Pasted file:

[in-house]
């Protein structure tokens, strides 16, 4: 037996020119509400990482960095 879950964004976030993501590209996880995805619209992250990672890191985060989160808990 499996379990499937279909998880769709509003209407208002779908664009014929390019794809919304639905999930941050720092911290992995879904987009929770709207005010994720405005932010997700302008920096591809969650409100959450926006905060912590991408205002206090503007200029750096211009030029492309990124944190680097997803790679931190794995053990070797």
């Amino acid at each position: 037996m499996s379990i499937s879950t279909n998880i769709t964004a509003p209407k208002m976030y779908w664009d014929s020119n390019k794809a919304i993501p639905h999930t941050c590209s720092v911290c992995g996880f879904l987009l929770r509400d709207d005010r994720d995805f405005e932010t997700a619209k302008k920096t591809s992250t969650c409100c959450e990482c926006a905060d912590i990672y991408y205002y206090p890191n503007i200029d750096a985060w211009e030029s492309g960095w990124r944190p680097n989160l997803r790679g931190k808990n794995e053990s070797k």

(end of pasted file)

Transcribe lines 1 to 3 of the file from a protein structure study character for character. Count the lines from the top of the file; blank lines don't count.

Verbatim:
[in-house]
């Protein structure tokens, strides 16, 4: 037996020119509400990482960095 879950964004976030993501590209996880995805619209992250990672890191985060989160808990 499996379990499937279909998880769709509003209407208002779908664009014929390019794809919304639905999930941050720092911290992995879904987009929770709207005010994720405005932010997700302008920096591809969650409100959450926006905060912590991408205002206090503007200029750096211009030029492309990124944190680097997803790679931190794995053990070797």
């Amino acid at each position: 037996m499996s379990i499937s879950t279909n998880i769709t964004a509003p209407k208002m976030y779908w664009d014929s020119n390019k794809a919304i993501p639905h999930t941050c590209s720092v911290c992995g996880f879904l987009l929770r509400d709207d005010r994720d995805f405005e932010t997700a619209k302008k920096t591809s992250t969650c409100c959450e990482c926006a905060d912590i990672y991408y205002y206090p890191n503007i200029d750096a985060w211009e030029s492309g960095w990124r944190p680097n989160l997803r790679g931190k808990n794995e053990s070797k």